Modern antiretroviral regimens in pregnant women: virologic outcomes and durability.

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DOI: 10.1097/QAD.0000000000003616


OBJECTIVES: Data are lacking on the virologic efficacy and durability of modern antiretroviral treatment (ART) regimens during pregnancy. We compared virologic outcomes at delivery among women receiving dolutegravir versus other ART and the rate of change of the initial pregnancy regimen.

DESIGN: Single-site retrospective cohort between 2009 and 2019.

METHODS: We used univariable and multivariable generalized estimating equations to model the relationship between the maternal ART anchor and the proportion of women with a detectable viral load (greater than or equal to 20 HIV RNA copies/mL of plasma) closest to delivery (suboptimal virologic control) and with a detectable viral load at any time in the third trimester. We also compared changes in ART during pregnancy.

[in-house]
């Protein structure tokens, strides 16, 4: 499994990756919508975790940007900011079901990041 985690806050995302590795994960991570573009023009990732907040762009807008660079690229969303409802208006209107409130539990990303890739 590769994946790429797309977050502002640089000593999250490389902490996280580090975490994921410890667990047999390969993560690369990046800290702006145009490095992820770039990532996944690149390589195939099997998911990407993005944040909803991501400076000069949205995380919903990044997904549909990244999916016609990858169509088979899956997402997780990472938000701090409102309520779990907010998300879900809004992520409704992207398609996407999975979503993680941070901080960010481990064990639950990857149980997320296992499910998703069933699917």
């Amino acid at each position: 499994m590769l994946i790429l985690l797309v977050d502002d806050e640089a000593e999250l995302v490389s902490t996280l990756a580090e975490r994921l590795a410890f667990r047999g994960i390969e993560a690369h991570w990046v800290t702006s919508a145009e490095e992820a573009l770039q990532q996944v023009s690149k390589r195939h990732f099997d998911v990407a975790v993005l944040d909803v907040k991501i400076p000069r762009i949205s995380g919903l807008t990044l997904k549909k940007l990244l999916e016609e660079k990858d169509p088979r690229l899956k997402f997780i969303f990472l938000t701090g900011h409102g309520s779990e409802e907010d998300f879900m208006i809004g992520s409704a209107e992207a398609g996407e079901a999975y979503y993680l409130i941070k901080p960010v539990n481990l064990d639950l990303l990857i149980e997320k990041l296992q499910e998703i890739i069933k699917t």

RESULTS: We evaluated 230 pregnancies in 173 mothers. Rates of optimal virologic control at delivery did not significantly differ in mothers who received dolutegravir (93.1%), rilpivirine (92.1%), boosted darunavir (82.6%), or efavirenz (76.9%) but were significantly lower among mothers receiving atazanavir (49.0%) or lopinavir (40.9%). The odds of having a detectable viral load at any time in the third trimester was also higher for atazanavir and lopinavir. Raltegravir, elvitegravir, or bictegravir were used in less than 10 mothers at delivery, which precluded statistical analyses. The frequency of change in ART was significantly higher in mothers who initially received elvitegravir (68%) or efavirenz (47%) than dolutegravir (18%).

CONCLUSION: Dolutegravir-containing, rilpivirine-containing, and boosted darunavir-containing regimens conferred excellent virologic control in pregnancy. Atazanavir and lopinavir, elvitegravir, and efavirenz were associated with either high rates of virologic failure or regimen change during pregnancy.

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AIDS (London, England)





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